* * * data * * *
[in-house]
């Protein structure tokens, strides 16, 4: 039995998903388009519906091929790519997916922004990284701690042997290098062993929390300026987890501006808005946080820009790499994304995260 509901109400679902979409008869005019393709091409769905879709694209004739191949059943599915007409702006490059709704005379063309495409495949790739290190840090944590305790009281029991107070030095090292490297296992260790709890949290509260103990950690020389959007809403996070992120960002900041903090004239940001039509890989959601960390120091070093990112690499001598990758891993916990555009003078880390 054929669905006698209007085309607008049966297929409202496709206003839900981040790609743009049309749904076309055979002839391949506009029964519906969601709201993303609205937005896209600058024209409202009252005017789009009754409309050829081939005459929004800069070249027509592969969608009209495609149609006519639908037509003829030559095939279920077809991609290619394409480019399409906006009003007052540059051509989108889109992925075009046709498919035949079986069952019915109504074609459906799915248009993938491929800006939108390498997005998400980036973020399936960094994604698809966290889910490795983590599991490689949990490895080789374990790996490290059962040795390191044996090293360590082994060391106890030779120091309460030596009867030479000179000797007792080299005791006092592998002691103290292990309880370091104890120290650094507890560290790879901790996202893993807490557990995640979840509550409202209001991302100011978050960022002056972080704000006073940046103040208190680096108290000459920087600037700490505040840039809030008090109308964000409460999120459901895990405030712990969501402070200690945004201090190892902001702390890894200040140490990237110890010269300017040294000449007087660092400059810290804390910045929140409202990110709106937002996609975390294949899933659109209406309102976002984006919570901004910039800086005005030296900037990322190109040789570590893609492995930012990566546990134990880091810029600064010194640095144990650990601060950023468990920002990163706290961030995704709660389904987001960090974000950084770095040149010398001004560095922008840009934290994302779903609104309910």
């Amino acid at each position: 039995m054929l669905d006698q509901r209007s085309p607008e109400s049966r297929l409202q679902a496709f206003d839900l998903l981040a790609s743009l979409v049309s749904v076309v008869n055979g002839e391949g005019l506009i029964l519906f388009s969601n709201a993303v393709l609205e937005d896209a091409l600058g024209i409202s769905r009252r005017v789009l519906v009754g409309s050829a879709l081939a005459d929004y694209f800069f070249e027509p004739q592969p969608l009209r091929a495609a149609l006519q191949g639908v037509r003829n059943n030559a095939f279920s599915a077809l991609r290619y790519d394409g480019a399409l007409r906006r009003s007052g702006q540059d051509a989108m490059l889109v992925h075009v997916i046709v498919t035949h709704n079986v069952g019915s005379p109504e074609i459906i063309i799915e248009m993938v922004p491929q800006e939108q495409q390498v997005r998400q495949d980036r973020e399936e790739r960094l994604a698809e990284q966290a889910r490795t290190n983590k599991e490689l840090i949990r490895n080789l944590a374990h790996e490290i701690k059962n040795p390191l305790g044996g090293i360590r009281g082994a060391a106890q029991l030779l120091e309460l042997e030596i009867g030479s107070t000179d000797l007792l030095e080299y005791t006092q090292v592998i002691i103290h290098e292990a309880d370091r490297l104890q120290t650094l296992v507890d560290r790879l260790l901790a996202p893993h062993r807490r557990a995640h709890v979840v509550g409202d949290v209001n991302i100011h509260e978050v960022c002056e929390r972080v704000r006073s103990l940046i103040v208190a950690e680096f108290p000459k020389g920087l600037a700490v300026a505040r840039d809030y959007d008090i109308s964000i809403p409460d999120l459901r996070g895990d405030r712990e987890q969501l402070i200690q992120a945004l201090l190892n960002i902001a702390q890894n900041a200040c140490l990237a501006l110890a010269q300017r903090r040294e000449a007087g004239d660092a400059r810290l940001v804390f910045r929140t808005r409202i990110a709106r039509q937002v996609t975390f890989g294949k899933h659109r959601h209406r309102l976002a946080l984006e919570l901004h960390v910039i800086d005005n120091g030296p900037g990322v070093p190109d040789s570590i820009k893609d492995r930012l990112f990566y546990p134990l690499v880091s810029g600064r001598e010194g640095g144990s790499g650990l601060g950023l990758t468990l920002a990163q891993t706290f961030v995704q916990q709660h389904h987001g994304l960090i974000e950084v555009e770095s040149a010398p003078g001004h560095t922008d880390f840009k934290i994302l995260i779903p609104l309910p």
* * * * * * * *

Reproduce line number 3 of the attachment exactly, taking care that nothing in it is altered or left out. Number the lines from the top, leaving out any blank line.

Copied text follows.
């Amino acid at each position: 039995m054929l669905d006698q509901r209007s085309p607008e109400s049966r297929l409202q679902a496709f206003d839900l998903l981040a790609s743009l979409v049309s749904v076309v008869n055979g002839e391949g005019l506009i029964l519906f388009s969601n709201a993303v393709l609205e937005d896209a091409l600058g024209i409202s769905r009252r005017v789009l519906v009754g409309s050829a879709l081939a005459d929004y694209f800069f070249e027509p004739q592969p969608l009209r091929a495609a149609l006519q191949g639908v037509r003829n059943n030559a095939f279920s599915a077809l991609r290619y790519d394409g480019a399409l007409r906006r009003s007052g702006q540059d051509a989108m490059l889109v992925h075009v997916i046709v498919t035949h709704n079986v069952g019915s005379p109504e074609i459906i063309i799915e248009m993938v922004p491929q800006e939108q495409q390498v997005r998400q495949d980036r973020e399936e790739r960094l994604a698809e990284q966290a889910r490795t290190n983590k599991e490689l840090i949990r490895n080789l944590a374990h790996e490290i701690k059962n040795p390191l305790g044996g090293i360590r009281g082994a060391a106890q029991l030779l120091e309460l042997e030596i009867g030479s107070t000179d000797l007792l030095e080299y005791t006092q090292v592998i002691i103290h290098e292990a309880d370091r490297l104890q120290t650094l296992v507890d560290r790879l260790l901790a996202p893993h062993r807490r557990a995640h709890v979840v509550g409202d949290v209001n991302i100011h509260e978050v960022c002056e929390r972080v704000r006073s103990l940046i103040v208190a950690e680096f108290p000459k020389g920087l600037a700490v300026a505040r840039d809030y959007d008090i109308s964000i809403p409460d999120l459901r996070g895990d405030r712990e987890q969501l402070i200690q992120a945004l201090l190892n960002i902001a702390q890894n900041a200040c140490l990237a501006l110890a010269q300017r903090r040294e000449a007087g004239d660092a400059r810290l940001v804390f910045r929140t808005r409202i990110a709106r039509q937002v996609t975390f890989g294949k899933h659109r959601h209406r309102l976002a946080l984006e919570l901004h960390v910039i800086d005005n120091g030296p900037g990322v070093p190109d040789s570590i820009k893609d492995r930012l990112f990566y546990p134990l690499v880091s810029g600064r001598e010194g640095g144990s790499g650990l601060g950023l990758t468990l920002a990163q891993t706290f961030v995704q916990q709660h389904h987001g994304l960090i974000e950084v555009e770095s040149a010398p003078g001004h560095t922008d880390f840009k934290i994302l995260i779903p609104l309910p």